True Cost of a Bad Hire

Most organisations acknowledge that talent is an important means by which competitive advantage is gained. Hiring the right people is critical to gaining this competitive edge. Hiring the wrong person for the job is extremely costly. It is much more expensive than most employers think.

In fact, in 2017 a study by the Recruitment and Employment Confederation found that 33% of those hiring the wrong people think that it does not cost the business anything! 85% of HR decision makers stated in this study that their company had hired someone who was wrong for the job.

The problem is that the costs of a bad hire are often not immediately obvious. They are hidden, and include money spent on managers and HR time during the hiring process, training time, and lower productivity while the wrong person is in the job, or while the post is vacant after the bad hire leaves. While others in the team end up covering for the missing role, no job ends up being done properly, which also has cost ramifications.

When you consider that it takes a new recruit on average 28 weeks to reach optimal productivity and there is time spent on hiring someone new as well, that’s a lot of time wasted. While bad hires are still with the firm they often have higher absentee levels due to their lack of engagement. There are also more insidious reasons for higher costs, such as the negative impact the bad hire may have on the morale of the team. You may even end up paying severance to get rid of a bad hire! These types of figures or costs are rarely considered or measured, and so the cost of a bad hire is not transparent.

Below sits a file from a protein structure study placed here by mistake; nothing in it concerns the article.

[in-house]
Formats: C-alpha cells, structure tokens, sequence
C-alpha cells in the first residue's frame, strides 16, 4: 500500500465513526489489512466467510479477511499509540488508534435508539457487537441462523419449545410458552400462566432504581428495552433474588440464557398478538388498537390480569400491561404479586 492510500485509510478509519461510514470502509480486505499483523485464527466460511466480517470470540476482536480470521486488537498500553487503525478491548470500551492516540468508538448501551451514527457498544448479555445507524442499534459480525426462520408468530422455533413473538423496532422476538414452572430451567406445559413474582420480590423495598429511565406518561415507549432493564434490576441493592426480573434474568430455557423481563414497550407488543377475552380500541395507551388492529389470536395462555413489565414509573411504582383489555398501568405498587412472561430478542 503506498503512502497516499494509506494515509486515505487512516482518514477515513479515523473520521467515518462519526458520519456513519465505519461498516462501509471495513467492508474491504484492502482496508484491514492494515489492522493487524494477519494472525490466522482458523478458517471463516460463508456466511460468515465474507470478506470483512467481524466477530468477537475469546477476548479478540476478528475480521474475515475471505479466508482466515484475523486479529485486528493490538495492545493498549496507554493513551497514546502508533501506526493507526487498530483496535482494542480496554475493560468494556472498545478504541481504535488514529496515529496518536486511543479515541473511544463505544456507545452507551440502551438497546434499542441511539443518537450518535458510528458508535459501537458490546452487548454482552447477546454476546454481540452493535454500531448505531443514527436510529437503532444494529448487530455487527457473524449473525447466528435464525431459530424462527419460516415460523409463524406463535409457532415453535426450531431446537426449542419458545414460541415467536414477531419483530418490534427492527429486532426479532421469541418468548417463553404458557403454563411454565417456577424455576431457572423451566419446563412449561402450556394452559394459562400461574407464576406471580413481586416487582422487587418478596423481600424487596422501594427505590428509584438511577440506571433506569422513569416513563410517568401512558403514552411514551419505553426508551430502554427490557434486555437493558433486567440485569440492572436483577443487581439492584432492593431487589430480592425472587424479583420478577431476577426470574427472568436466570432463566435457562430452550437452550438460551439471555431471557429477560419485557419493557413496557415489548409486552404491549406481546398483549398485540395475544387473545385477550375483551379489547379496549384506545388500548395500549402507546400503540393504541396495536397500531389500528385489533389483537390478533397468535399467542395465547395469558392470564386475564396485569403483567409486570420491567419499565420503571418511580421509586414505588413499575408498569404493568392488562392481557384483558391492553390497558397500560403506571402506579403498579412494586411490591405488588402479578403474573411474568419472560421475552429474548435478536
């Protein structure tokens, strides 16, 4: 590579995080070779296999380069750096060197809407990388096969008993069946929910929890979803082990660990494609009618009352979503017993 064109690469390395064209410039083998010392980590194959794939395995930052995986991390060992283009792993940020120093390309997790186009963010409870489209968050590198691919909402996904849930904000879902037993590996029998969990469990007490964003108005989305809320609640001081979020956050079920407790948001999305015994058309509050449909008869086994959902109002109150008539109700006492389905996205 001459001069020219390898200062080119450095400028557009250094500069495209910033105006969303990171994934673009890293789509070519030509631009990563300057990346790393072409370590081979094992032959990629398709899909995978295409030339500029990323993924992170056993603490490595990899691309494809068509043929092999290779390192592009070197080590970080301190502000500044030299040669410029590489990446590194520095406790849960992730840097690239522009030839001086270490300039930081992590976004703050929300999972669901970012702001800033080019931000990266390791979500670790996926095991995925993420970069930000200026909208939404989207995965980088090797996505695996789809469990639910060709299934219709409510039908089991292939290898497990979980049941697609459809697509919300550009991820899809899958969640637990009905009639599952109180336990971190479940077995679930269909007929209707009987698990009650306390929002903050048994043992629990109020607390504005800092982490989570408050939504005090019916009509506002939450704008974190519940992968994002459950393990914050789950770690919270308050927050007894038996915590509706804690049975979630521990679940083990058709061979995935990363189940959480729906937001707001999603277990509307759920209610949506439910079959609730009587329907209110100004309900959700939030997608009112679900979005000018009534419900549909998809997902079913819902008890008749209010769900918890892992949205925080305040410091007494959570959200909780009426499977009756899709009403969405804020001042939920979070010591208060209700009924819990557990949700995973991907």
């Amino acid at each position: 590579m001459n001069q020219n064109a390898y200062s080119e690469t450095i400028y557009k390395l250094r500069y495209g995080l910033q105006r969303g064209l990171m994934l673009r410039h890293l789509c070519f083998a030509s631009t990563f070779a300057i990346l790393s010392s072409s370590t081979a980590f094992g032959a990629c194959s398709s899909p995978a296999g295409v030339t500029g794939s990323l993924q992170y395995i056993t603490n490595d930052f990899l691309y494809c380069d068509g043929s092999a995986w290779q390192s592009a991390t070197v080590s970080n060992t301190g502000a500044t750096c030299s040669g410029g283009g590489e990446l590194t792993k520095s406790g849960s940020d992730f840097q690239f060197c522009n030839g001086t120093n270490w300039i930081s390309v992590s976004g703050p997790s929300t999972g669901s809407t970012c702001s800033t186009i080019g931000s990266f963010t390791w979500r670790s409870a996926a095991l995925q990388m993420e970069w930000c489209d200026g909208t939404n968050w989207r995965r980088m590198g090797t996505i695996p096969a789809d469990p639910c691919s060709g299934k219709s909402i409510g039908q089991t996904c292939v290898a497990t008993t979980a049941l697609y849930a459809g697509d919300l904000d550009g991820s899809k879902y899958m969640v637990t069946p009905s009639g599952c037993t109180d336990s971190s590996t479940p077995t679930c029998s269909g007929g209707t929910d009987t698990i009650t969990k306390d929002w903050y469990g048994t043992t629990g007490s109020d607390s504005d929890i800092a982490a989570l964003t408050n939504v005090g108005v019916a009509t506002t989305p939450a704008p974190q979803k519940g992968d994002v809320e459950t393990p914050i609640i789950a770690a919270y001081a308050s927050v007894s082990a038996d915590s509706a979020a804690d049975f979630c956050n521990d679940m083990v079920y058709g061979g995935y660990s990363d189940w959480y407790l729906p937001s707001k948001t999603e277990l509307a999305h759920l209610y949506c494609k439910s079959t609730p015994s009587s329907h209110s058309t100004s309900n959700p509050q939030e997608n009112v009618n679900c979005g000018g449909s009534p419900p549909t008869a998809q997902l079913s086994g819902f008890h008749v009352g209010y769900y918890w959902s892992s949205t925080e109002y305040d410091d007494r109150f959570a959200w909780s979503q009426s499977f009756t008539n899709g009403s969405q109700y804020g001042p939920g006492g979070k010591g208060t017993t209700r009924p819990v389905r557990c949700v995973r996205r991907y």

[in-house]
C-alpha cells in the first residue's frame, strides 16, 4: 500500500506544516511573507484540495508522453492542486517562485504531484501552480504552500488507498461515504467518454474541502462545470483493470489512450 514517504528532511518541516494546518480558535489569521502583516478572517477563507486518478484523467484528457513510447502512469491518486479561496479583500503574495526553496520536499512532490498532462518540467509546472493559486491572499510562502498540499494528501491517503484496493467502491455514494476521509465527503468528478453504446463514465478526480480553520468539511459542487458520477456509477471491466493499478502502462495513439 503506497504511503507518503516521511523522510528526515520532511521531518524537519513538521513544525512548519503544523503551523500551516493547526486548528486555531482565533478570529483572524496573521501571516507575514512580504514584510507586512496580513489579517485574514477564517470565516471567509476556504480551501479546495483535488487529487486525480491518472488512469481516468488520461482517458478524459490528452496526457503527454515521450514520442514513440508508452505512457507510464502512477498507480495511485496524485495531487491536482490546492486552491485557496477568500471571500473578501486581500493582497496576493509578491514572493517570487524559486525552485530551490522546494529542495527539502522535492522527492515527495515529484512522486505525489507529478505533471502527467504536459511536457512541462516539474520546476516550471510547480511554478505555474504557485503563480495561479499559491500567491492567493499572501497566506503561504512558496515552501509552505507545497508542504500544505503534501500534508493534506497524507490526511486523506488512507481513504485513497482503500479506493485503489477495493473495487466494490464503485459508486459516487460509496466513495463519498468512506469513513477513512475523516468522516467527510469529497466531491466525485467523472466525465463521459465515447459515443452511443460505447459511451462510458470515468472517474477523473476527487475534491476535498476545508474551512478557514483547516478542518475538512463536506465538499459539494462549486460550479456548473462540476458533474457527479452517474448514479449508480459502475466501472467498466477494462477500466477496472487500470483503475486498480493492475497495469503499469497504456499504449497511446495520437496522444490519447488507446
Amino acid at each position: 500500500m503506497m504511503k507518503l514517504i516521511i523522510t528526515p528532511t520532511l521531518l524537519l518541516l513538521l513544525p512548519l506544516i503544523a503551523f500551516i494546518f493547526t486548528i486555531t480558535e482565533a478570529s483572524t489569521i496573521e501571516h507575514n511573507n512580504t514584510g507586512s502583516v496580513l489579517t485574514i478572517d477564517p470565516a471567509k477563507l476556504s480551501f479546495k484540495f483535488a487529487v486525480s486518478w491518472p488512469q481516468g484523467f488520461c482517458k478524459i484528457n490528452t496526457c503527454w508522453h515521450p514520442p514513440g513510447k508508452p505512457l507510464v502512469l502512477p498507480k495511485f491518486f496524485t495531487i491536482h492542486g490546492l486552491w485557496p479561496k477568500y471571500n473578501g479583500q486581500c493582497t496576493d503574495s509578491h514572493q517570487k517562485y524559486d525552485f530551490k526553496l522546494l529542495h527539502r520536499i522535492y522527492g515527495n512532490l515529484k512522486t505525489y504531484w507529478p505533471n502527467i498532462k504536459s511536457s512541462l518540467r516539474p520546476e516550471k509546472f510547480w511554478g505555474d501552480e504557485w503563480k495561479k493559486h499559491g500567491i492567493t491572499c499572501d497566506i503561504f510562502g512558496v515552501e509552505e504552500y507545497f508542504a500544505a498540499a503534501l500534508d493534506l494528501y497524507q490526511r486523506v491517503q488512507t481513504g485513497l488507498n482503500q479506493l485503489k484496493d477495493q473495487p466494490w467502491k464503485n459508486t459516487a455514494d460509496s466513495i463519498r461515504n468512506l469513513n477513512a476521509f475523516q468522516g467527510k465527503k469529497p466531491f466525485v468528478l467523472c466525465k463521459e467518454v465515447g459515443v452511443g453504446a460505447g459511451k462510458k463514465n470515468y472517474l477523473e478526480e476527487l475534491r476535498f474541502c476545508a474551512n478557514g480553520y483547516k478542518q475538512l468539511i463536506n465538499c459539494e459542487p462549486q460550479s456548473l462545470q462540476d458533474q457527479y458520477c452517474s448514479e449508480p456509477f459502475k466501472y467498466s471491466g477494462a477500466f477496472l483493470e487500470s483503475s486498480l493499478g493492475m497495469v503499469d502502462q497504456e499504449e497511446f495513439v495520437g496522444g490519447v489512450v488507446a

A major problem is that hiring decision makers often consider employee turnover figures in the wrong way. They applaud themselves for getting it right three-quarters of the time, while not looking for ways to improve for the 25% of the time or more that they get it wrong. Putting some numbers on this can help quantify the cost and the extent of the problem.

The Recruitment and Employment Confederation showed that the cost of a bad hire of an individual who is paid £42,000 can amount to £132,000. That is more than three times the cost of their annual salary! Let’s say your business hires 10 people a year, earning £30,000. This will cost your business almost £1 million or in other words, a million good reasons for putting it right. It is worth noting that three times the cost of the annual salary is a very conservative estimate of the costs of a bad hire. Some have reported costs as high as 40 times the person’s salary.

One way to improve the hiring process and reduce the chances of making a bad hire is improving recruitment and selection. This may mean refining the process and including psychometric testing or group tests to pinpoint the right people. Alternatively, it might mean simply providing better training to those that are doing the hiring so there is a greater chance of finding the right hires in the first place.

Another way to improve your chances of finding the right person and not ending up with a bad hire is to go through an agency. Agencies have skilled recruitment staff, specialised in the industry that can identify the people that have the right competencies for the job. While the costs of using an agency may initially seem off-putting, they are certainly a lot cheaper than getting it wrong.

Take a look at how much a bad hire may be costing your business with our Free Bad Hire Calculator